by Amodini Sharma | Posted Jun 16, 2012
I have spoken about puerile nonsense before. Please consider this film a shining example of it. MP3 can best be described as anti-Cheeni-Kum. If CK was a love story for adults, MP3 is a love story for teenie-boppers. Not being a teenager anymore, I have lost the tolerance for juvenile stupidities. If you're under 25 you might - and that's a big might - get this film. Of course you'd also have to run low on common sense.
This film also gives rise to many questions, the chief one being - are kids these days really dumb enough to steal one's Dad's credit card, and then hazard a trip to Paris, without the remotest clue of where one is to get to in Paris ? Paris is not a little village. And these are not the dark ages. The internet and email, maps and information is yours to be had. Why then, not use the little grey cells instead of going around blathering about love ?
Also, Dad will find out about large unauthorised charges on his credit card, and you will get royally whupped. Hopefully.
I must also say that the story suffers from serious defects. A story has interest - the hang-in-there factor, because it has a problem. This one has none. I do not count getting to Paris to declare your love a problem - I mean it's not like he's going to fight a war or something. The film therefore is one long, UN-ENDING saga of love between Rohan (can you think of a more apt name ?) played by Ruslaan Mumtaz, and Ayesha (Hazel). The two are minors, and study in Class 11 and 12 in the same school (Groan!). In the cast are also several other young people who study in the same school, and Rohan and Ayesha's parents and other kith and kin.
Please note that I have nothing against the young-love genre. However, as everywhere else, some quality please. And protagonists I can sympathise with. Both Rohan and Ayesha display no redeeming qualities to counter their stupidities. It could possibly be that I'm at an age where one can recognize a nitwit when one sees one - and it is hard to countenance antics of said nitwits without wondering whether they come from gene pools totally bereft of intelligence, common sense and soul. It could also be that the script writer has written two characters, who concentrate so hard on their love-life, that they lose any other interesting aspects of their personalities.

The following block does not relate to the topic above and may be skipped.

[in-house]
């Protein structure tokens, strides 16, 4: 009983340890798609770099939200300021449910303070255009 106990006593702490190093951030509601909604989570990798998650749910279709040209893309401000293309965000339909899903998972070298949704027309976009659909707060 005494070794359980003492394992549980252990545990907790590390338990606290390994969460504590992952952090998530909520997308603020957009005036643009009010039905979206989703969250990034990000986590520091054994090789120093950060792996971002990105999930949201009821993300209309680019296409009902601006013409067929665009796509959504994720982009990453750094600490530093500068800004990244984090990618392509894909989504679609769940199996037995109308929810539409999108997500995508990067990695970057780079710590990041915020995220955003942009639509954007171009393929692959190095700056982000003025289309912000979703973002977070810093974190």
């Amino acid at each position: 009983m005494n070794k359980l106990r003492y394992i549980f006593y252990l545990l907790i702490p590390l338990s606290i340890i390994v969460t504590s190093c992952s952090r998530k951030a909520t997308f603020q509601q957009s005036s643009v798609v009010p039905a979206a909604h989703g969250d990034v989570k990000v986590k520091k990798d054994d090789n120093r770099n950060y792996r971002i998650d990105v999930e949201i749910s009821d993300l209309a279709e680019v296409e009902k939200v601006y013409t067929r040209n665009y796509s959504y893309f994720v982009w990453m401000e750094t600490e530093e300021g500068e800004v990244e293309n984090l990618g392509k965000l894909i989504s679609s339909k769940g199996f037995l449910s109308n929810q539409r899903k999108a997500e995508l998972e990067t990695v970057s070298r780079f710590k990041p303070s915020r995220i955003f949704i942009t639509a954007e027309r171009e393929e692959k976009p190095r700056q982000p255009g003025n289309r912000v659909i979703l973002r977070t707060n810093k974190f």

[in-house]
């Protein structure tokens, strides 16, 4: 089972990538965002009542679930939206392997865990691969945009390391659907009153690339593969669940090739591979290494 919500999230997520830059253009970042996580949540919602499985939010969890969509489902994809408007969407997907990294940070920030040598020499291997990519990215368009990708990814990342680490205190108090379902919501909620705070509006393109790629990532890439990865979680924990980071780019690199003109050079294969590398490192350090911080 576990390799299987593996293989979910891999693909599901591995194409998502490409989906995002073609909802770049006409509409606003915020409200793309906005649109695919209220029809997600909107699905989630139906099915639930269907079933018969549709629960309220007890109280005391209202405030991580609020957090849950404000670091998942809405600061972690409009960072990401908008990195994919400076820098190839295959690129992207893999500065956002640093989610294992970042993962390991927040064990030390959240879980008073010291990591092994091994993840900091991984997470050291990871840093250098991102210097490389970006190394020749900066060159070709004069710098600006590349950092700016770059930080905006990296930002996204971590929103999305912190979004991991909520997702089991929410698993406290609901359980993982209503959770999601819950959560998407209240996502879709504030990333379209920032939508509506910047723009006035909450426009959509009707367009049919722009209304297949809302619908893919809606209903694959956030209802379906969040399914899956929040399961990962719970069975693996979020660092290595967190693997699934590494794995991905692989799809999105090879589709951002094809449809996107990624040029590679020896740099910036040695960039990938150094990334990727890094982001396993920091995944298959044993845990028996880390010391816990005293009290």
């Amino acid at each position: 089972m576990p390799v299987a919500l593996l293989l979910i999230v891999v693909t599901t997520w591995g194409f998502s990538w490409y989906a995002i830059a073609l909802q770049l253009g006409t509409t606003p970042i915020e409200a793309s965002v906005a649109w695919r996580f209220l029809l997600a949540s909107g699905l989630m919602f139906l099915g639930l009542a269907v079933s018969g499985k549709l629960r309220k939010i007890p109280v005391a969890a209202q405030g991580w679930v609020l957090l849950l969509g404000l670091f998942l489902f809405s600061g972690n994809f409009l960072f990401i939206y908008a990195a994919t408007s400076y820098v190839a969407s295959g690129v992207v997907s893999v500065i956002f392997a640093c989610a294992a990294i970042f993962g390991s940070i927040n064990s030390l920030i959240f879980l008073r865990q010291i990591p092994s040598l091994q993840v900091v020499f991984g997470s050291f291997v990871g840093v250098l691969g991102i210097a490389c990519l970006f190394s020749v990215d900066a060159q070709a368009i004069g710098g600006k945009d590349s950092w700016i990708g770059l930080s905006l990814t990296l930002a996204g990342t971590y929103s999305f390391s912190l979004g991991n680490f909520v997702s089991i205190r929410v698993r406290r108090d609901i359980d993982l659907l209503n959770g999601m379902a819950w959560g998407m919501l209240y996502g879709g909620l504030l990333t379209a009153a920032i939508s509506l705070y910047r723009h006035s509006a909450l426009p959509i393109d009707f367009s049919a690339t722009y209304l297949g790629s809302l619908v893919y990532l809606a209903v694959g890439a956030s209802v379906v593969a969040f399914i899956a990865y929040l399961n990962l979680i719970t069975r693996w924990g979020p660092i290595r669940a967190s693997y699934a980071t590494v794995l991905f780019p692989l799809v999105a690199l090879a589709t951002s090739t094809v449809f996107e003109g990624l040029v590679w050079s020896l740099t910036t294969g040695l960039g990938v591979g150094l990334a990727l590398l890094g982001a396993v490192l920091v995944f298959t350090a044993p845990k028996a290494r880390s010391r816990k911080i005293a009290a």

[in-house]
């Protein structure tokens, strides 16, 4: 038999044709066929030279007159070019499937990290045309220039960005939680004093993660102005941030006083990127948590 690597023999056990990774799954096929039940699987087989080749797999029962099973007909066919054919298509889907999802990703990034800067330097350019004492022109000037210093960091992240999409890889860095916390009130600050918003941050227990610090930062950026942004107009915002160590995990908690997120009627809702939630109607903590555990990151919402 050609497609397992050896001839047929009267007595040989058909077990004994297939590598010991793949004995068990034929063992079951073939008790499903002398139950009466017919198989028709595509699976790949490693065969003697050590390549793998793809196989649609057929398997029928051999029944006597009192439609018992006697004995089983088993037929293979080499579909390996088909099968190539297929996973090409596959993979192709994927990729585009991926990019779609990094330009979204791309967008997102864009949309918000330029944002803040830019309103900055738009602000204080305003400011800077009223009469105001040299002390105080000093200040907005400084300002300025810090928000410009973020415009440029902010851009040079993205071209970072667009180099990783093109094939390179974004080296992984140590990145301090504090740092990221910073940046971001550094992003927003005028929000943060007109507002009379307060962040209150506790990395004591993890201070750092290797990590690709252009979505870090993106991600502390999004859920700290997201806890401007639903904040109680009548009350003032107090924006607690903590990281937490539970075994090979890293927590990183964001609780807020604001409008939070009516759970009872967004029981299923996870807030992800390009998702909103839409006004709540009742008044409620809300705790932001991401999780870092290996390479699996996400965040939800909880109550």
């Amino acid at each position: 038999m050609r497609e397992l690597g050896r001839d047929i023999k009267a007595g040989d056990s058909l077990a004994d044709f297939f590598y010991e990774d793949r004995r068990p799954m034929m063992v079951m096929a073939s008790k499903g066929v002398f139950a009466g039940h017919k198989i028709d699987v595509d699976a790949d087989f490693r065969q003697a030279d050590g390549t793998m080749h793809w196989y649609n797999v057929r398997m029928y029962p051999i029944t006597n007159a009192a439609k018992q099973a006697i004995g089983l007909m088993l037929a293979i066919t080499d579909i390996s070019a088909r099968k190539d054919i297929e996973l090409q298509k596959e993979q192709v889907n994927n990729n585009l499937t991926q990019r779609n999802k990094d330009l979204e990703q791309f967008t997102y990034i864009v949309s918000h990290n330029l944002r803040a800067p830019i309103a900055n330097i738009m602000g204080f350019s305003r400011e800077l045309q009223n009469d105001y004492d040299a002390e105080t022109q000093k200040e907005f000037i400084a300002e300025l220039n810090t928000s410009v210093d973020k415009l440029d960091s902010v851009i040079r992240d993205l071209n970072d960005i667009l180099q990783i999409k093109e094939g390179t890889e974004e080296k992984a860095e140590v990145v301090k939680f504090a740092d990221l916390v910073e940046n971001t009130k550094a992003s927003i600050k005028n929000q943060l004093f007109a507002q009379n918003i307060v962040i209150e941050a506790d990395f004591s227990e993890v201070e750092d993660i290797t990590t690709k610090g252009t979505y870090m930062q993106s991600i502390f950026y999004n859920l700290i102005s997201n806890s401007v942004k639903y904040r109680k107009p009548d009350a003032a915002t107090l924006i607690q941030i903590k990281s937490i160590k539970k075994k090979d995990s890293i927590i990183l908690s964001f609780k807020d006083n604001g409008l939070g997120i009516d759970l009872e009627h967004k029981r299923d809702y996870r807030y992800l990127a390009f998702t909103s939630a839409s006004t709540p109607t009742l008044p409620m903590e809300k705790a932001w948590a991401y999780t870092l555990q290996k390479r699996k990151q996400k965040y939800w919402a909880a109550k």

Rohan Sood is a Punjabi boy. Why do all unwholesome, "wanna-be-cool" protagonists have to be Punjabi ? Can one not imagine an intelligent Punjabi boy as hero, one who does not salivate while checking out "hot aunties" ? Rohan acts cool, is a fan of the "Detroit Rangers" (that Amrikan hang-up again) and is a product of the most tolerant parents ever. The heroine of the film, Ayesha, has not much to her role except being in love. She has as much spine as a lightning-struck doe. She is coy, she simpers - she's like any other Bollywood heroine, except that she looks much too European. And she can't act.
Speaking of intelligence, the adults in the film don't display much of it either. While Rohan's Dad (played by Kanwaljeet) offers his irresponsible, school-skipping son money AND his car to go dating, (Rohan promptly crashes the car), Ayesha's Mom nods understandingly as Ayesha demonstrates the "look" she sports to impress the boys (Ah! A motherâ€™s pride hath no bounds !)
Thus the only good things to come out of this film are :
1. The title track "Mera pehla pehla pyar" 2. The hero Ruslaan, who shows promise despite the husk of a role.
Much like the "A" certificate, I do think that the government must constitute a TB (Teenie Bopper) certificate to award to such films. Only people under 18 would be eligible to watch such films, thus saving all unwary folk (like me) from so much agony, and would ultimately make this universe a better place, and help achieve world peace.
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